not come; while on the outside it was fastened (1.) The zigzag form of lightning corresponds to three wooden posts by long silken strings de. exactly in appearance with an electric spark fended from the rain. This machine was the that passes through a considerable interval of first that was favored with a visit of the etherial air.
fire. M. D'Alibard himself was not at home; but, (2.) Lightning most frequently strikes such ob- in his absence, he had entrusted the care of his jects as are high and prominent, in preference apparatus to one Coissier, a joiner, who had to others, as the summits of hills, the masts of served fourteen years in the army, and on whose ships, high trees, towers, spires, &c. The electric courage and understanding he could depend. fuid, when striking from one body to another, This artisan had all the necessary instructions always passes through the most prominent parts. given him; and was desired to call some of his,
neighbours, particularly the curate of the parish, powers was made by M. de Romas. He conwhenever there should be any appearance of a structed a kite of seven feet in height, and three thunder storm. At length the long expected feet wide; this kite he raised to the height of event arrived. On Wednesday, 10th May, 1752, 550 feet by a string, in which was interwoven a between two and three P. M. Coissier heard a fine metallic wire to render it a good conductor. pretty loud clap of thunder. Immediately he On the 7th of June, 1753, when this kite was ran to the machine, taking with him a phial elevated, M. de Romas informs us that he drew furnished with a brass wire; and presenting the from the conductor to which the string was atwire to the end of the rod, a small spark issued tached sparks three inches long, and a quarter from it with a snap like that which attends a of an inch thick. On one or two occasions he spark from an electrified conductor. Stronger met with increasing success, and was enabled to sparks were afterwards drawn in the presence of draw sparks, or rather streams, of the electric the curate and a number of other people. The matter from his apparatus, of a foot in length, curate's account of them was, that they were of and an inch in thickness. But on the 16th of a blue color, an inch and a half in length, and August, 1757, M. de Romas, with an additional smelled strongly of sulphur. In making them, length of string to his kite, was still more suche received a stroke on his arm a little below cessful. The storm at the time was not great, the elbow; but he could not tell whether it came neither was there much thunder, and but little from the brass wire inserted into the phial, or rain had fallen; yet streams of lightning, nine from the bar. He did not attend to it at the or ten feet long, and an inch in thickness, darted time; but the pain continuing, he uncovered his from his conductor to the ground, accompanied arm when he went home in the presence of with a noise equal to that attending the disCoissier. A mark was perceived round it, such charge of a pistol. as might have been made by a blow with the 23. It was not to be expected that, in the wire on his naked skin.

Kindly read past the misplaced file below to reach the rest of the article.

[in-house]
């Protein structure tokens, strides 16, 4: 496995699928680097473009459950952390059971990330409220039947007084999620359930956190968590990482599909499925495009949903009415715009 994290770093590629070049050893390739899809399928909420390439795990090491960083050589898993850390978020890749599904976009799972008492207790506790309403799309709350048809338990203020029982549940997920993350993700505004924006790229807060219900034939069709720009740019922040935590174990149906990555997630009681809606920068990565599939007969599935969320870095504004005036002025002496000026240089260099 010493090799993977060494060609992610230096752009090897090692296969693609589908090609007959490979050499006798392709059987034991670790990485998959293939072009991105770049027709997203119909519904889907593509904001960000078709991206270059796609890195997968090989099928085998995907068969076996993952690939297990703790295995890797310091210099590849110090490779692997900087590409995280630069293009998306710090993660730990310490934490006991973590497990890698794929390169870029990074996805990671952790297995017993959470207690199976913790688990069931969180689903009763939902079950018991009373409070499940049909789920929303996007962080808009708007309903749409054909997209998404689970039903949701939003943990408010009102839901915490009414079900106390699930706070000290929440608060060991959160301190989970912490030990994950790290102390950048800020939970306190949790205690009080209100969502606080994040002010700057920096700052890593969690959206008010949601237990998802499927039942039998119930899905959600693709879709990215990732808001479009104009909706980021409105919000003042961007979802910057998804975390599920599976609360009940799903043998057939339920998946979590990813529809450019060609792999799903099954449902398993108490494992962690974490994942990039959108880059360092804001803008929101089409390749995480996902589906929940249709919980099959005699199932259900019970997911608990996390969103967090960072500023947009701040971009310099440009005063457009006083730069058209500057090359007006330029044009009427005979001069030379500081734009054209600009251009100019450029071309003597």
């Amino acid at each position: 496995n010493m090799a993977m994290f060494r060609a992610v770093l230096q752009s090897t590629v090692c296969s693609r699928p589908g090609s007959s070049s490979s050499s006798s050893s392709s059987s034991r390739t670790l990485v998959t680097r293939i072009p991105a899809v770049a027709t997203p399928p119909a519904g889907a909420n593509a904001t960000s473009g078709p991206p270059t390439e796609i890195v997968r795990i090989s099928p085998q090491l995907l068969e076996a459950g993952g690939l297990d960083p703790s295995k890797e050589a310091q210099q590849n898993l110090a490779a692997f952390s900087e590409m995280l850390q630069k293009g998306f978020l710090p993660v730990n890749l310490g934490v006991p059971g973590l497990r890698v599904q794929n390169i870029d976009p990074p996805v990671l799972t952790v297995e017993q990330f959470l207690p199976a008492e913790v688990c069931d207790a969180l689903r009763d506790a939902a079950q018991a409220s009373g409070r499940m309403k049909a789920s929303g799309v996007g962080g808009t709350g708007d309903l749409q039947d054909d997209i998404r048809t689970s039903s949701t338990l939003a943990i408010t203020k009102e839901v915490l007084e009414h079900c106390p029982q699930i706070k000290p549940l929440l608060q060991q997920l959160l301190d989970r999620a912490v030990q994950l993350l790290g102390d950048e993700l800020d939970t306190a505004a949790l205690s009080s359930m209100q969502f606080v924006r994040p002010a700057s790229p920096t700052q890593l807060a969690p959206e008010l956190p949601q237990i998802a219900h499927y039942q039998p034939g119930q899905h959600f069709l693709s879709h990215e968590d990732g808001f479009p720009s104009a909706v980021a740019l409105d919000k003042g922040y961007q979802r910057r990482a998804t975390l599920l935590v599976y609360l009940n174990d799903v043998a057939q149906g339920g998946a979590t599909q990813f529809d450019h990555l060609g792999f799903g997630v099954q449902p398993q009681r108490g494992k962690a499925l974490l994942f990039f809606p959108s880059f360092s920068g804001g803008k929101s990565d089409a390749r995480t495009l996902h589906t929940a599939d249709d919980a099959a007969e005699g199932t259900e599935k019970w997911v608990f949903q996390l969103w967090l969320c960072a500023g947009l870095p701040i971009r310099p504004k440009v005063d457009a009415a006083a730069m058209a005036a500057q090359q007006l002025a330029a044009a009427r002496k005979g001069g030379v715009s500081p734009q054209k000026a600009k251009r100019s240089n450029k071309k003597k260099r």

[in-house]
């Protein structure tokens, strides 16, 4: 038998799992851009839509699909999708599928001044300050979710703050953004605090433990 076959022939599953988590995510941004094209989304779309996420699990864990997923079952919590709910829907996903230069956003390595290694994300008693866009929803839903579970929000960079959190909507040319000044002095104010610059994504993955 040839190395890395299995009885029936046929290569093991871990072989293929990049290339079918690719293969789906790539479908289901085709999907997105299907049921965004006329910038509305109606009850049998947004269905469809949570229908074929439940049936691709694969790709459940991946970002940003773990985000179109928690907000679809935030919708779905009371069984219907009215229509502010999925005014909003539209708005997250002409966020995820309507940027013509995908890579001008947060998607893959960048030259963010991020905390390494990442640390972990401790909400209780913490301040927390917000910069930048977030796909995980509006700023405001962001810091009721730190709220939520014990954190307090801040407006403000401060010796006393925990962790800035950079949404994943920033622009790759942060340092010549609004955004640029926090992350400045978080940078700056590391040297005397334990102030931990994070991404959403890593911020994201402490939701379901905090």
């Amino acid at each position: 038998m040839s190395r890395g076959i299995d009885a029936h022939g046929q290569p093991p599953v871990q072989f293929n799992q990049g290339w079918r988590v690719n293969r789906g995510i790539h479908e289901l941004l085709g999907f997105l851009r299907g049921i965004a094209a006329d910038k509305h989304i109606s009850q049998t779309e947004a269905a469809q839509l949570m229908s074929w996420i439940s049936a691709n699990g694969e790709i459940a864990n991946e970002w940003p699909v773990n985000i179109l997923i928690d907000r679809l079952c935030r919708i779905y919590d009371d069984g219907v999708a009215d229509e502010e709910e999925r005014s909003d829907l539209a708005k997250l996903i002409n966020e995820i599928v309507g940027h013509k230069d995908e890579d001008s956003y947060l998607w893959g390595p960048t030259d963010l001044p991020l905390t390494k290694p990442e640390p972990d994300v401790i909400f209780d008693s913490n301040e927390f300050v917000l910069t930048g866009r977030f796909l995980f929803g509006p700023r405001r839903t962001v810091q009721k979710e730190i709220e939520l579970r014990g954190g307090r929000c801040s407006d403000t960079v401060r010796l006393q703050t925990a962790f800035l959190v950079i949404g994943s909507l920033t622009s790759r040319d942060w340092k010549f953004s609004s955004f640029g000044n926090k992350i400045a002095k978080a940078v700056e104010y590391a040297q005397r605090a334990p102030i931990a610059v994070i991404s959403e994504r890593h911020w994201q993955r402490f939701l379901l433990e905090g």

infancy of the science, experiments on such a 21. Dr. Franklin himself had an opportunity, scale should be always conducted with safety: about a month after this, of verifying his own accidents will happen in the management of the hypothesis. He was waiting for the erection of best constructed apparatus, and the first opea spire in Philadelphia, not imagining that a rators on atmospherical electricity received many pointed rod of a moderate height could answer severe and unexpected shocks: Numerous, howthe purpose. At last it occurred to him, that by ever, and dangerous as these accidents have means of a common kite he could have a readier been, there is only one instance known of their access to the higher regions of the atmosphere having proved fåtal ; to that we have already than any other way whatever. Preparing, there- alluded, and shall here state some of the leading fore, a large silk handkerchief and two cross particulars attending the melancholy catastrophe. sticks of a proper length on which to extend it, Professor Richman, of St. Petersburgh, had conhe took the opportunity of the first approaching structed an apparatus for making experiments thunder-storm to take a walk into a field where on atmospherical electricity, for a work on that there was a shed convenient for his purpose. But, subject in which he was engaged. On the morndreading the ridicule which too commonly at- ing of the day that terminated his mortal career tends unsuccessful attempts in science, he com- he was attending a meeting of the Academy of municated his intention to nobody but his son, Sciences, and, hearing the sound of distant thunwho assisted him in raising the kite. A consi- der, he hastened home to observe his apparatus, derable time elapsed before there was any ap- and took with him Mr. Solokow, his engraver, pearance of success. One very promising cloud that he might make any sketch required during had passed over the kite without any effect; the action of the apparatus. On inspecting his when, just as he was beginning to despair, he electrometer, he found it indicated 4° on the observed some loose threads of the hempen quadrant; and, while pointing out to his friend string to stand erect and avoid one another, just the danger to be apprehended should it rise to as if they had been suspended by the conductor 45°, a loud peal of thunder burst over the city. of a common electrical machine. On this he At this moment the professor inclined his head presented his knuckle to a key which was fas- towards the apparatus to observe the height to tened to the string, and thus obtained a very which the electrometer had risen, and while in evident electric spark. Others succeeded even this posture, with his hand about a foot from before the string was wet; but, when the rain the conducting rod, a ball of fire, of a bluishhad begun to descend, he collected electric fire white color, flashed from the rod to his head, pretty copiously. He had afterwards an insu- with a report equal to that of a pistol. Richman lated iron rod to draw the lightning into his fell backwards on a chest behind him, and exhouse; and performed almost every experiment pired in a moment. Solokow was much stunned with real lightning, that had before been done by the discharge; and described the ball of elecwith the artificial representations of it by elec- tric fire as being about the size of his closed trical machines. With this apparatus he con- hand. The wires of the apparatus were melted nected two small bells and a pendulum between and scattered about the room; the door was torn them, which were so arranged as to ring when from its hinges and thrown upon the floor; the electrified, and thus to give notice of the ap- house was filled with sulphureous vapor, the proach of a thunder-cloud.